Syria threatens to use chemical weapons against foreign attacks

A Syrian government official threatened to use chemical and biological weapons against any invading foreign forces in the government’s first acknowledgement it posses the weapons.

Syrian Foreign Ministry spokesman Jihad Makdissi made the remark in a news conference on Syrian state TV, according to the Associated Press, acknowledging publicly what has already beenlargely known about the existence of Syria’s weapons of mass destruction. Makdissi emphasized that the weapons would not be used against Syrians as opposition forces continue to gain on Syrian President Bashar Assad’s regime.

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"No chemical or biological weapons will ever be used, and I repeat, will never be used, during the crisis in Syria no matter what the developments inside Syria," Makdissi said on Syrian state TV, according to the AP.

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“All of these types of weapons are in storage and under security and the direct supervision of the Syrian armed forces and will never be used unless Syria is exposed to external aggression,” he said.

The AP reported that the Syrian government tried to walk back the statement afterward, sending journalists an amended statement adding the phrase “if any” to return to the past position of neither confirming nor denying the existence of biological or chemical weapons.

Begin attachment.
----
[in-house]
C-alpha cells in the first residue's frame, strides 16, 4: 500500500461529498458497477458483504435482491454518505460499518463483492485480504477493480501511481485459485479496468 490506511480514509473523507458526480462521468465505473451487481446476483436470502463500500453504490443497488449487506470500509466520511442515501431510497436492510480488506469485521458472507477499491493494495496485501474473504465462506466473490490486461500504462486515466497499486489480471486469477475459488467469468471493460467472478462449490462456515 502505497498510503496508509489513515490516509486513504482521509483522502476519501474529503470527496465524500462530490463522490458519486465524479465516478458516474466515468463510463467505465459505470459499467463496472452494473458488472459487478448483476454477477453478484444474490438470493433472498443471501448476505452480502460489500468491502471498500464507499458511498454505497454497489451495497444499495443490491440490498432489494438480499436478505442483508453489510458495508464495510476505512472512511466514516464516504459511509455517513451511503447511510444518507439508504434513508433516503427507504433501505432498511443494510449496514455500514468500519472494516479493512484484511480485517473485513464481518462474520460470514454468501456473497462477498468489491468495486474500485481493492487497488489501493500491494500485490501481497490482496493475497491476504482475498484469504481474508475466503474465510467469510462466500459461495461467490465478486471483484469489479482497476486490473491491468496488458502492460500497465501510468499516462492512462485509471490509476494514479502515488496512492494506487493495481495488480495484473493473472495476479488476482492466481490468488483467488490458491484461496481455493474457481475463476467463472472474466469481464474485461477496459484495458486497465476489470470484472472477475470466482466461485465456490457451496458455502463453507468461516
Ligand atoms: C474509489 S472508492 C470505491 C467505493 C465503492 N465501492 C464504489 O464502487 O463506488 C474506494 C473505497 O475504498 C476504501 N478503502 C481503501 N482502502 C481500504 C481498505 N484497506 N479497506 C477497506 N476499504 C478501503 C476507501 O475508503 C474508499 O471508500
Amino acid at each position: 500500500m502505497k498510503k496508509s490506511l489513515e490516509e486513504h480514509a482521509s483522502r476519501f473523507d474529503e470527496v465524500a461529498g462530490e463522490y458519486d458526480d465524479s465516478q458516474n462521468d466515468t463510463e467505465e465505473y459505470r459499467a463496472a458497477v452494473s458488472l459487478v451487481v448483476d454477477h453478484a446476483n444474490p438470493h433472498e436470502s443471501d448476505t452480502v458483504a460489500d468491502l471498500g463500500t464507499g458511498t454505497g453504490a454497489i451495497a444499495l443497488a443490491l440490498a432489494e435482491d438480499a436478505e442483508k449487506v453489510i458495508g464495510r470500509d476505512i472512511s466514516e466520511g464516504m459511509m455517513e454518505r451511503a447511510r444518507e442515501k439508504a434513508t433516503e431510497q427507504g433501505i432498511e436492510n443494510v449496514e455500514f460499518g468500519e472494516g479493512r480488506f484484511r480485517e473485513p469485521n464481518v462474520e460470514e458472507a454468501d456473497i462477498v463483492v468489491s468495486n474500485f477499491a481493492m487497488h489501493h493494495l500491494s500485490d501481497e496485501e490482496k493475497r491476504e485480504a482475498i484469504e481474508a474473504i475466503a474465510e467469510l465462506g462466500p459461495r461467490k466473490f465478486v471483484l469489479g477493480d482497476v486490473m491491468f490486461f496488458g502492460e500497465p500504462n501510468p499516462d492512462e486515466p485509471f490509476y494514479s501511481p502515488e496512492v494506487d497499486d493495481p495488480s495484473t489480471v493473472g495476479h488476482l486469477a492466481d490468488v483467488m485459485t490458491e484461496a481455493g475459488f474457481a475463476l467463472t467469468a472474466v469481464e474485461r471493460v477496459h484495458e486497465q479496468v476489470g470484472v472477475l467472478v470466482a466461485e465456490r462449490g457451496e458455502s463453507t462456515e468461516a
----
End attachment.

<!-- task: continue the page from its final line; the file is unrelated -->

The Pentagon Monday warned Syria against using the weapons, a message DOD spokesman George Little said the Assad regime has received “through other channels.”

“They should not think one iota about using chemical weapons,” Little told reporters Monday. “We just want to make it known we would strongly object, to put it mildly, to any thinking that would generate a motivation on the part of the Syrian regime to employ these weapons.”

The Syrian government’s control of its chemical and biological weapons stockpile has become a growing concern for the U.S. government. Defense hawks in Congress have warned that the Obama administration needs to step up its involvement in the conflict to ensure the weapons don’t wind up in the wrong hands.

“The longer this lasts,” Sen. John McCain (R-Ariz.) said on CNN last week, “the more likelihood that these chemical weapons stockpiles that Bashar Assad has get in the wrong hands, or maybe even used.”

Israel, which shares a border with Syria, is also concerned about what happens to Syria’s chemical weapons, which Israeli President Benjamin Netanyahu called his “principle concern” in a “Fox News Sunday” interview.

“We hope we don't have to, and we didn't necessarily consider seizing those weapons. There are other possibilities,” Netanyahu said. “But I think this is a real problem… something will have to act, to stop if the need arises.”